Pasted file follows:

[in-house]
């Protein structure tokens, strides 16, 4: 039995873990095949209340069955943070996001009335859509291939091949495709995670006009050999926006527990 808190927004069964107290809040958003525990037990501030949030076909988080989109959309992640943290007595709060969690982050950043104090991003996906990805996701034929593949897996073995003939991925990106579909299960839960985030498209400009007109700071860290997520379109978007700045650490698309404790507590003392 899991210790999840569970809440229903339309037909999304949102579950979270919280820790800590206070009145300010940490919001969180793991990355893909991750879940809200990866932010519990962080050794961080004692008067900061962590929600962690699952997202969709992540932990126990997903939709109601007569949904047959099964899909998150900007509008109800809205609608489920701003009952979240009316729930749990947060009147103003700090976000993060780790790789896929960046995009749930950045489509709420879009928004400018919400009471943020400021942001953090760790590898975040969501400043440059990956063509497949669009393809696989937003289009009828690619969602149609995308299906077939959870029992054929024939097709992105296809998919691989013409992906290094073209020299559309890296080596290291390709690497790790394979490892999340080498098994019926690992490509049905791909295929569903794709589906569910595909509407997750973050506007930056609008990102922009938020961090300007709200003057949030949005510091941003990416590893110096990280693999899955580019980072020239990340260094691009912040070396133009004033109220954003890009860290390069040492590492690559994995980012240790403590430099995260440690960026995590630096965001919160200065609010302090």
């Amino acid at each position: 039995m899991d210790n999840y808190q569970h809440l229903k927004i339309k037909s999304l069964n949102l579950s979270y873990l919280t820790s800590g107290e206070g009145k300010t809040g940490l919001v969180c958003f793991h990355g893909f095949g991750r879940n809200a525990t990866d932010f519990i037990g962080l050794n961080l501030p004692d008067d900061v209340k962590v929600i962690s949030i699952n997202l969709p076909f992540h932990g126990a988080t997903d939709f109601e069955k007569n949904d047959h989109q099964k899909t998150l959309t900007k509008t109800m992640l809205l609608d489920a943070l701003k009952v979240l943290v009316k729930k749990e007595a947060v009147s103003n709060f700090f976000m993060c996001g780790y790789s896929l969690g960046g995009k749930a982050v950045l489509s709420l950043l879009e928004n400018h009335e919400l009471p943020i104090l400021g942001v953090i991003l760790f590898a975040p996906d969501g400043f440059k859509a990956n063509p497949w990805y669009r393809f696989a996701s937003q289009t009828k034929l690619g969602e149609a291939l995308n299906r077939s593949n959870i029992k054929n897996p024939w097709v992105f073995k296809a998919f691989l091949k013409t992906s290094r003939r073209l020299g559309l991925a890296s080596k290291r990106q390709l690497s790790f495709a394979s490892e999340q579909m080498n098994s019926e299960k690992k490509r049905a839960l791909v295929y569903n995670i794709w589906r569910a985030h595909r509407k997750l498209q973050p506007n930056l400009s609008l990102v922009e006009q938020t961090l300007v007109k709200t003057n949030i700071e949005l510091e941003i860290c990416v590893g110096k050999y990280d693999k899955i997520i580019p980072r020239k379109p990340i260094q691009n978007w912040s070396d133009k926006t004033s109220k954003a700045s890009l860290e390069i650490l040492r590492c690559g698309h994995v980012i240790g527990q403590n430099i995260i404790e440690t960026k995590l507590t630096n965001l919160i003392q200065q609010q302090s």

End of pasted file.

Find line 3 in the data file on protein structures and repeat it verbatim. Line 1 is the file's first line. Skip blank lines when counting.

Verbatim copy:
């Amino acid at each position: 039995m899991d210790n999840y808190q569970h809440l229903k927004i339309k037909s999304l069964n949102l579950s979270y873990l919280t820790s800590g107290e206070g009145k300010t809040g940490l919001v969180c958003f793991h990355g893909f095949g991750r879940n809200a525990t990866d932010f519990i037990g962080l050794n961080l501030p004692d008067d900061v209340k962590v929600i962690s949030i699952n997202l969709p076909f992540h932990g126990a988080t997903d939709f109601e069955k007569n949904d047959h989109q099964k899909t998150l959309t900007k509008t109800m992640l809205l609608d489920a943070l701003k009952v979240l943290v009316k729930k749990e007595a947060v009147s103003n709060f700090f976000m993060c996001g780790y790789s896929l969690g960046g995009k749930a982050v950045l489509s709420l950043l879009e928004n400018h009335e919400l009471p943020i104090l400021g942001v953090i991003l760790f590898a975040p996906d969501g400043f440059k859509a990956n063509p497949w990805y669009r393809f696989a996701s937003q289009t009828k034929l690619g969602e149609a291939l995308n299906r077939s593949n959870i029992k054929n897996p024939w097709v992105f073995k296809a998919f691989l091949k013409t992906s290094r003939r073209l020299g559309l991925a890296s080596k290291r990106q390709l690497s790790f495709a394979s490892e999340q579909m080498n098994s019926e299960k690992k490509r049905a839960l791909v295929y569903n995670i794709w589906r569910a985030h595909r509407k997750l498209q973050p506007n930056l400009s609008l990102v922009e006009q938020t961090l300007v007109k709200t003057n949030i700071e949005l510091e941003i860290c990416v590893g110096k050999y990280d693999k899955i997520i580019p980072r020239k379109p990340i260094q691009n978007w912040s070396d133009k926006t004033s109220k954003a700045s890009l860290e390069i650490l040492r590492c690559g698309h994995v980012i240790g527990q403590n430099i995260i404790e440690t960026k995590l507590t630096n965001l919160i003392q200065q609010q302090s």